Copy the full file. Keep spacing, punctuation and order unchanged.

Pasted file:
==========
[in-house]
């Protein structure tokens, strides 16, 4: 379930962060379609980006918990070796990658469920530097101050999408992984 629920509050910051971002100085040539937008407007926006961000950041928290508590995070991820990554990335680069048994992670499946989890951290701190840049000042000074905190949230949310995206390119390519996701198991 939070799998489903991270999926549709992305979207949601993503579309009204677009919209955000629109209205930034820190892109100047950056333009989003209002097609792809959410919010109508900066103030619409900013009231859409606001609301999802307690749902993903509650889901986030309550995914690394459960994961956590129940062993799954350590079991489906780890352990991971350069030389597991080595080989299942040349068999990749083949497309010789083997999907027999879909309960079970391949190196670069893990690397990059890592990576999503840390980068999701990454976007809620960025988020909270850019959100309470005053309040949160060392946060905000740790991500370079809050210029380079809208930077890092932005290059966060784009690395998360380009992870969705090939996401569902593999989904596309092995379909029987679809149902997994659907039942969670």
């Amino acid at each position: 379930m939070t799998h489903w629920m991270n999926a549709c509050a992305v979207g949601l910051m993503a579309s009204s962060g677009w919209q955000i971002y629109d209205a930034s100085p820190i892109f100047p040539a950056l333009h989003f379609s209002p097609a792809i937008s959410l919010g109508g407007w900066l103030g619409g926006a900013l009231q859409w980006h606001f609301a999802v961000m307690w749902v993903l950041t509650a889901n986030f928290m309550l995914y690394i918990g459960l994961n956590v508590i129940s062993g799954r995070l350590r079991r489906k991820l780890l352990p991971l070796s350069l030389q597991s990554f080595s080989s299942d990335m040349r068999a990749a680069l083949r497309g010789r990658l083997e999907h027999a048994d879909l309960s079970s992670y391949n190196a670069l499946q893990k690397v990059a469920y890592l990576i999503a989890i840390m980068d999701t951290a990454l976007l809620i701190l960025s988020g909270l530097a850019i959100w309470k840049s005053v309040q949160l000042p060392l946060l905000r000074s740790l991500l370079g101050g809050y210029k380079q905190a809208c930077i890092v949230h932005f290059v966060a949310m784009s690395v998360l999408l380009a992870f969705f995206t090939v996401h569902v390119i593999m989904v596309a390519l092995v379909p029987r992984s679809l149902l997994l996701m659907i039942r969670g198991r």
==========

[in-house]
């Protein structure tokens, strides 16, 4: 379930962060379609980006918990070796990658469920530097101050999408992984 629920509050910051971002100085040539937008407007926006961000950041928290508590995070991820990554990335680069048994992670499946989890951290701190840049000042000074905190949230949310995206390119390519996701198991 939070799998489903991270999926549709992305979207949601993503579309009204677009919209955000629109209205930034820190892109100047950056333009989003209002097609792809959410919010109508900066103030619409900013009231859409606001609301999802307690749902993903509650889901986030309550995914690394459960994961956590129940062993799954350590079991489906780890352990991971350069030389597991080595080989299942040349068999990749083949497309010789083997999907027999879909309960079970391949190196670069893990690397990059890592990576999503840390980068999701990454976007809620960025988020909270850019959100309470005053309040949160060392946060905000740790991500370079809050210029380079809208930077890092932005290059966060784009690395998360380009992870969705090939996401569902593999989904596309092995379909029987679809149902997994659907039942969670």
């Amino acid at each position: 379930m939070t799998h489903w629920m991270n999926a549709c509050a992305v979207g949601l910051m993503a579309s009204s962060g677009w919209q955000i971002y629109d209205a930034s100085p820190i892109f100047p040539a950056l333009h989003f379609s209002p097609a792809i937008s959410l919010g109508g407007w900066l103030g619409g926006a900013l009231q859409w980006h606001f609301a999802v961000m307690w749902v993903l950041t509650a889901n986030f928290m309550l995914y690394i918990g459960l994961n956590v508590i129940s062993g799954r995070l350590r079991r489906k991820l780890l352990p991971l070796s350069l030389q597991s990554f080595s080989s299942d990335m040349r068999a990749a680069l083949r497309g010789r990658l083997e999907h027999a048994d879909l309960s079970s992670y391949n190196a670069l499946q893990k690397v990059a469920y890592l990576i999503a989890i840390m980068d999701t951290a990454l976007l809620i701190l960025s988020g909270l530097a850019i959100w309470k840049s005053v309040q949160l000042p060392l946060l905000r000074s740790l991500l370079g101050g809050y210029k380079q905190a809208c930077i890092v949230h932005f290059v966060a949310m784009s690395v998360l999408l380009a992870f969705f995206t090939v996401h569902v390119i593999m989904v596309a390519l092995v379909p029987r992984s679809l149902l997994l996701m659907i039942r969670g198991r």